Much of the rest of the discussion this week involved "birthright citizenship", in which under the law, any baby born on American soil, even those born from undocumented immigrants who might have just crossed over, are automatically American citizens. Many call them "anchor babies" which has become a loaded term. Trump has said he has no problem using that language, and his GOP opponent Jeb Bush, who apparently spoke out against the term in the past, also has now used it, although he phrased it more of describing what others say. Reporters though tried to take issue with Bush for using it and he seemed to indicate it was an accurate term to describe the situation.

Nonetheless, Jeb Bush, along with a handful of other candidates have come out strongly against the anti birthright citizenship proposal, which many feel would require a Constitutional Amendment. Others in the GOP field, have said they agreed with Trump on the matter or that it is something worthy of consideration,. Wisconsin Governor Scott Walker, considered one of the major players in the race, had a particularly confusing week talking about immigration and seemingly trying to have it both ways.

In the wake of the prolonged Trump "surge" and the mini-surges being seen by Ben Carson, Carly Fiorina, and Ted Cruz, Walker is taking a hit in the polls. Jeb Bush has to some extent as well, but he is more positioned to play a longer game than Walker, who pretty much has to finish first in Iowa early next year.

There is a long way to go and many things will happen until the Republican Party picks a nominee, but polls are giving optimism to them in regards to the general election. This is significant to Democrats as well, because Biden is now starting to poll better against the GOP contenders than Clinton, and Sanders is really not doing much worse. While a CNN national poll out this week, in contrary to many others, gave Clinton a significant lead over Jeb Bush in a general election, it had her only five points ahead of Trump, and that angle received a ton of media coverage.

This past week saw a bit of a rhetorical switch from the Bush campaign, with the candidate now actively going after Donald Trump, hammering him for past Democrat loyalties and positions and saying he is in favor of massive tax increases. Some in the GOP are applauding a "feistier" and more "combative" Jeb Bush, while others say that Trump is impervious to those kinds of criticisms. In any event, the media has been focusing more on Trump vs. Bush and that is going to continue to make it hard for all the other Republican candidates to get much notice.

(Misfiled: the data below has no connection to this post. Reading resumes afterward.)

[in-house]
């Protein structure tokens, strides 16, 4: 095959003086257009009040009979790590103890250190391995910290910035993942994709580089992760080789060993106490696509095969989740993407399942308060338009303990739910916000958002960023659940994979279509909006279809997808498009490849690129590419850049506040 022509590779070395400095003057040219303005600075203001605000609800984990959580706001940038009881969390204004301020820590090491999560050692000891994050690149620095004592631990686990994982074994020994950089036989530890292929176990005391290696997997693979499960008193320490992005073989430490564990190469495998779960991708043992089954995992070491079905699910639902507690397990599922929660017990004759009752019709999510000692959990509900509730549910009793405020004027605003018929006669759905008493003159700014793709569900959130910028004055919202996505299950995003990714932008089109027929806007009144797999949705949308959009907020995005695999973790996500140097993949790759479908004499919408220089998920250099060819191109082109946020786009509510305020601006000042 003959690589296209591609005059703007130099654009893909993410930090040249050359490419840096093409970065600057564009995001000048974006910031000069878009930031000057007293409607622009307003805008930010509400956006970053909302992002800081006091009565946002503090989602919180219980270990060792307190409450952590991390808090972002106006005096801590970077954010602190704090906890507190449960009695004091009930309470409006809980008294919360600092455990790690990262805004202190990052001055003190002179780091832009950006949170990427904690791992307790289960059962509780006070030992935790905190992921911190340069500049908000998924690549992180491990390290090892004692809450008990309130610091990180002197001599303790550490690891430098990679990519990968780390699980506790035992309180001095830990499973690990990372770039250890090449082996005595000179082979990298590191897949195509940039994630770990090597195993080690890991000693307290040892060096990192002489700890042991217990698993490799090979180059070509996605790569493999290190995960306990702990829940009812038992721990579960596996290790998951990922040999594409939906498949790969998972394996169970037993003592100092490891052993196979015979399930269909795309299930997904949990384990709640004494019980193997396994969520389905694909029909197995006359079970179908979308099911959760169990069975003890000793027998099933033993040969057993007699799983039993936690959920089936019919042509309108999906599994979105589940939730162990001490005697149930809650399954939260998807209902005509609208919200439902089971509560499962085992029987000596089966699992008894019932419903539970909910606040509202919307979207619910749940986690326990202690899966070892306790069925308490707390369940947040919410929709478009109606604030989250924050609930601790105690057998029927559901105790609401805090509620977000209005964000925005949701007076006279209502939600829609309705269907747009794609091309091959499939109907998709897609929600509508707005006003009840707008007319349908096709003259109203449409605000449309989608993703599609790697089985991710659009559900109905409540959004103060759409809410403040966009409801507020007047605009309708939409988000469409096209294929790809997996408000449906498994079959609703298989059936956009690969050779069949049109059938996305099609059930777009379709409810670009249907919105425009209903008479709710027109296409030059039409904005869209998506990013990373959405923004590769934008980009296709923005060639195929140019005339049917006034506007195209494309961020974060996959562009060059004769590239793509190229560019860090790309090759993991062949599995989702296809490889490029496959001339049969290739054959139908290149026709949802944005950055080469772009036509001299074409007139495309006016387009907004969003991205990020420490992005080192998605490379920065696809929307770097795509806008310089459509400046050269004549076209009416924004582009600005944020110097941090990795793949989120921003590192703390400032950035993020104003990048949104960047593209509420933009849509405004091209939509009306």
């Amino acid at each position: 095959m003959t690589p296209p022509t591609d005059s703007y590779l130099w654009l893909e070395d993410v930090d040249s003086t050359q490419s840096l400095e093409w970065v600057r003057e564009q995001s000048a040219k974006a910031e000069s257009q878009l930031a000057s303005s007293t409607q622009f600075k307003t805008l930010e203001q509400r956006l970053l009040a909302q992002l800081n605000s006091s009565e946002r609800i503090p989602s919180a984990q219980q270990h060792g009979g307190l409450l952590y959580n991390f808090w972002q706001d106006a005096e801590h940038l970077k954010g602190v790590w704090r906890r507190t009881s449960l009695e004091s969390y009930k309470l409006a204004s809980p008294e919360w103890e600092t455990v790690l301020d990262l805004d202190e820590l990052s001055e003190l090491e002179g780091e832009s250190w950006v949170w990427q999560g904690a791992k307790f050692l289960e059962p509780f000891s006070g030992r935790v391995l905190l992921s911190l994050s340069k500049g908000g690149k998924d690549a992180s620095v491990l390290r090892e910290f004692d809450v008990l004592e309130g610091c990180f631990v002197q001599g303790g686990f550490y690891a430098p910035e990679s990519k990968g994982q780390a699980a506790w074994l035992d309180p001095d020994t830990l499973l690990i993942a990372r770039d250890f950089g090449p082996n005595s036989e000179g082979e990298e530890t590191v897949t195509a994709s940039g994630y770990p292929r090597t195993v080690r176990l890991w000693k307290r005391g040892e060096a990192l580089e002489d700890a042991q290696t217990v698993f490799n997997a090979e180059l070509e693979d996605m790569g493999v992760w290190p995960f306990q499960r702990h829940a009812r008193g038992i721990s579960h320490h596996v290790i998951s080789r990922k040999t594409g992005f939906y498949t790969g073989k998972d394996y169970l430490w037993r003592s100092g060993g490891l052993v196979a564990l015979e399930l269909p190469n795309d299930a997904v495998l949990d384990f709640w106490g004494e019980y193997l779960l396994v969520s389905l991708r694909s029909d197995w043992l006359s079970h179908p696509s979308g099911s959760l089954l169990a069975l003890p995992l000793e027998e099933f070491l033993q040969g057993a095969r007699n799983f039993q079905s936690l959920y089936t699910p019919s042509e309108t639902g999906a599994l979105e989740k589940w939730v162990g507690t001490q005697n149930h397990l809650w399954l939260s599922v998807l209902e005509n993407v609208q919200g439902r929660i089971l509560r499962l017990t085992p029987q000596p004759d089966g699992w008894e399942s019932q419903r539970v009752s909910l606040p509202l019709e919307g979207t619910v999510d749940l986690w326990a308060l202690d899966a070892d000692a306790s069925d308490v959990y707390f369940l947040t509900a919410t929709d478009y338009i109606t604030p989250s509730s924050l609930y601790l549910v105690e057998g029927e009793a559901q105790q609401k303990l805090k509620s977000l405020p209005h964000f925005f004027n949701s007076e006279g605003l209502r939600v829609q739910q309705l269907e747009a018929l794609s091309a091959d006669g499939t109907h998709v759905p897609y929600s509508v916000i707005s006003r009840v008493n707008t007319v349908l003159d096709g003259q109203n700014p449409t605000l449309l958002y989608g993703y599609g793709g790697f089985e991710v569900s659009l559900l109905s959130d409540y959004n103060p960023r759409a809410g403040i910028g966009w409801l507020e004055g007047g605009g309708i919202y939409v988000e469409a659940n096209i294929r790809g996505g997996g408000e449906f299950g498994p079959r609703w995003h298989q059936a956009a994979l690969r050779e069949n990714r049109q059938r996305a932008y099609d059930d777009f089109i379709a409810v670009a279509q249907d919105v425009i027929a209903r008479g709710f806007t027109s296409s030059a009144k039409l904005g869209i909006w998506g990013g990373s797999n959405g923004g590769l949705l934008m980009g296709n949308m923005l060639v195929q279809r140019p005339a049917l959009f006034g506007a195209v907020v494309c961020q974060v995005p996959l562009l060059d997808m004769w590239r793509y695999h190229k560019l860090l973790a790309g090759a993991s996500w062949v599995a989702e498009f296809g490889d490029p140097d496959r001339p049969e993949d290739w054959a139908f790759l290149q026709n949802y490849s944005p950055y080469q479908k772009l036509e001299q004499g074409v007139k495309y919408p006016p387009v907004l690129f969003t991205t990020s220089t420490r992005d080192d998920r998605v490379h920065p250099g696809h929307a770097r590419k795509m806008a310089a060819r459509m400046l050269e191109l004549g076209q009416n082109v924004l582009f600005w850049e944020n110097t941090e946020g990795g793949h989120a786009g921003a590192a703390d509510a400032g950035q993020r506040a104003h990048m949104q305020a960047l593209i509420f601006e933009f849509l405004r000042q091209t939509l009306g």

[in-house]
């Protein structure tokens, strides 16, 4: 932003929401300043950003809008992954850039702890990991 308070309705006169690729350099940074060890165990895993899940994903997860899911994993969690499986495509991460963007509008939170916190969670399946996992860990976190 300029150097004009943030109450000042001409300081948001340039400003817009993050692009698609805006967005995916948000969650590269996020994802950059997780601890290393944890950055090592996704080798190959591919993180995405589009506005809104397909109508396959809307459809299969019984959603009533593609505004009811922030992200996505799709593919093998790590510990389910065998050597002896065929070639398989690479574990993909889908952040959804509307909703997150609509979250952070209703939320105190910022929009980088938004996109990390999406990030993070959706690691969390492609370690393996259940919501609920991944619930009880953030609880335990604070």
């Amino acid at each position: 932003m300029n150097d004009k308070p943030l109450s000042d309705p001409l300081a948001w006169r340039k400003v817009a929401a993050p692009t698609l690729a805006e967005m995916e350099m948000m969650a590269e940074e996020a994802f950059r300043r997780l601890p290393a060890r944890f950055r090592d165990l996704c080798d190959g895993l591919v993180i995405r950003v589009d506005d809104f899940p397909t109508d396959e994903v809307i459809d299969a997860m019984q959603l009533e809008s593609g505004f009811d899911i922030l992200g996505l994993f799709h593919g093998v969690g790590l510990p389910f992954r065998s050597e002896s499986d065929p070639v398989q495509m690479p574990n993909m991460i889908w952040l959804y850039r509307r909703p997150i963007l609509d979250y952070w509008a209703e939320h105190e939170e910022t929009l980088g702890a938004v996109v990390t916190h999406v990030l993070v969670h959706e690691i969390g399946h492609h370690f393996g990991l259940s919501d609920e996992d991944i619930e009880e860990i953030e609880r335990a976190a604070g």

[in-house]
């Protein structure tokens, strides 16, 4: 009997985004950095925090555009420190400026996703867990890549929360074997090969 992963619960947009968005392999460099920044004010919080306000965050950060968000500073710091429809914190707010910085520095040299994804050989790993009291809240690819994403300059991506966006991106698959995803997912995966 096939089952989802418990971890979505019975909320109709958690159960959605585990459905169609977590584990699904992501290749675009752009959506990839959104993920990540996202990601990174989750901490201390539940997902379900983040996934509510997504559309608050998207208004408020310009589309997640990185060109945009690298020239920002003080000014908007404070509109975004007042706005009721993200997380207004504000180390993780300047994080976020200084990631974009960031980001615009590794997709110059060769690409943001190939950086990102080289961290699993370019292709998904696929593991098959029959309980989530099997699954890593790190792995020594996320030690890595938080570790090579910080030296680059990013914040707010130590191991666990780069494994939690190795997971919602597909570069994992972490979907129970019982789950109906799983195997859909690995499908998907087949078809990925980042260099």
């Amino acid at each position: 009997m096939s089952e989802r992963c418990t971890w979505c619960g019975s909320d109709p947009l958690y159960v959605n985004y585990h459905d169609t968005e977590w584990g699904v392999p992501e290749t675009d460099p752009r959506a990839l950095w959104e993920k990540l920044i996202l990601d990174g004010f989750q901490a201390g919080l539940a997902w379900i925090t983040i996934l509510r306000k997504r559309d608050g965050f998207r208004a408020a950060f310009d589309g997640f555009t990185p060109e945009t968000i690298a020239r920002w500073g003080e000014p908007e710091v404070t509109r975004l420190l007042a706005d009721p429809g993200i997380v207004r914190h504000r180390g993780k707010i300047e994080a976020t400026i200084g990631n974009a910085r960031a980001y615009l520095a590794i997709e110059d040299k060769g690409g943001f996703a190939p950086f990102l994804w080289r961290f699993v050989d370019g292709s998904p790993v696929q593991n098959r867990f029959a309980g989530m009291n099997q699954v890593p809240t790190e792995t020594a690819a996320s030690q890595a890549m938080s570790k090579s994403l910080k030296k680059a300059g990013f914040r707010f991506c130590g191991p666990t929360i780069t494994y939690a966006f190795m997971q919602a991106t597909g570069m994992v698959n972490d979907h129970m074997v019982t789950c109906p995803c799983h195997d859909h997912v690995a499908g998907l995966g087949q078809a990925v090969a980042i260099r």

Indeed, even to my surprise, various polls out of the swing states show that Trump is either leading Clinton or in contention. In some of those states, his numbers against the Democrats are in line with those of Jeb Bush, while others show him less electable than Bush, which I certainly believe is accurate. Walker seems to now be lagging other Republicans in some polls, but one candidate who is showing considerable strength in swing states, based on polls out the past week is Florida Senator Marco Rubio. If they are to be believed, he might now be the most electable Republican. (I am happy that the GOP might have multiple viable options, but I still believe Jeb Bush is best equipped to be the next President.)

Marco Rubio though, is someone to keep an eye on over the next several weeks, as his youthful appeal might increase anxiety among the beleaguered Clinton campaign. Like many other GOP contenders though, he is eventually going to have to find a viable path to the nomination.


At 12:41 PM, Blogger Steve Boudreaux said...

Corey, Rubio will be aggressively playing the "Younger Generation" card to the very end as he promotes his campaign as part of the future!